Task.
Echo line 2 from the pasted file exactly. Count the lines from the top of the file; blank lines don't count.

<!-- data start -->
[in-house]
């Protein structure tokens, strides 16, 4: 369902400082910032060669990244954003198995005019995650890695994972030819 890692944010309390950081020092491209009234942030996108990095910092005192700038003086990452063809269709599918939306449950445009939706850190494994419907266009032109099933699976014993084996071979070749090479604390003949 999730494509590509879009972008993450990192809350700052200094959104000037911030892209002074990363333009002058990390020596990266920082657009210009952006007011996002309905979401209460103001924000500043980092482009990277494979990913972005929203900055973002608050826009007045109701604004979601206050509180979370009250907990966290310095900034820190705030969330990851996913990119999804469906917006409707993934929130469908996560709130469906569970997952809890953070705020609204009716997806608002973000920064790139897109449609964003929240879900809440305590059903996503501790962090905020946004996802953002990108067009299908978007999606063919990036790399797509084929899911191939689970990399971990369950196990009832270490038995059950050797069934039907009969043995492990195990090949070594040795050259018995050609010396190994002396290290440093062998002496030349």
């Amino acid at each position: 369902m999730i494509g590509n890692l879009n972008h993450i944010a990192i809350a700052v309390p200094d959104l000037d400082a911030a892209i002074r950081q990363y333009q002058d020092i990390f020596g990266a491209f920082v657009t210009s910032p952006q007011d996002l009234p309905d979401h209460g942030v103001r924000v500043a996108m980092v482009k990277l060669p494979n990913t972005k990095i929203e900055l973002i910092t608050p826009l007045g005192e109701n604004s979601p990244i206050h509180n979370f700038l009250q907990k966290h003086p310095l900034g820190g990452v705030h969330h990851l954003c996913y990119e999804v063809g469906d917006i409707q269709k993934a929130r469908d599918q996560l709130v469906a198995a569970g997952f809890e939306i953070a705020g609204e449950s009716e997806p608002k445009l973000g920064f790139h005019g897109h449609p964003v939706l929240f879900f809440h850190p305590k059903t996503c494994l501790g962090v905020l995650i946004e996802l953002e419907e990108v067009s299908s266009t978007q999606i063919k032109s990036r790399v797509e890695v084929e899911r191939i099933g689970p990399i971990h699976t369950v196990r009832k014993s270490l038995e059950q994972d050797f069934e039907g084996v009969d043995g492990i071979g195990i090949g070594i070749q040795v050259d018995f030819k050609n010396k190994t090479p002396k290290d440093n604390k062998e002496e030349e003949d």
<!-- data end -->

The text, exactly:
């Protein structure tokens, strides 16, 4: 369902400082910032060669990244954003198995005019995650890695994972030819 890692944010309390950081020092491209009234942030996108990095910092005192700038003086990452063809269709599918939306449950445009939706850190494994419907266009032109099933699976014993084996071979070749090479604390003949 999730494509590509879009972008993450990192809350700052200094959104000037911030892209002074990363333009002058990390020596990266920082657009210009952006007011996002309905979401209460103001924000500043980092482009990277494979990913972005929203900055973002608050826009007045109701604004979601206050509180979370009250907990966290310095900034820190705030969330990851996913990119999804469906917006409707993934929130469908996560709130469906569970997952809890953070705020609204009716997806608002973000920064790139897109449609964003929240879900809440305590059903996503501790962090905020946004996802953002990108067009299908978007999606063919990036790399797509084929899911191939689970990399971990369950196990009832270490038995059950050797069934039907009969043995492990195990090949070594040795050259018995050609010396190994002396290290440093062998002496030349």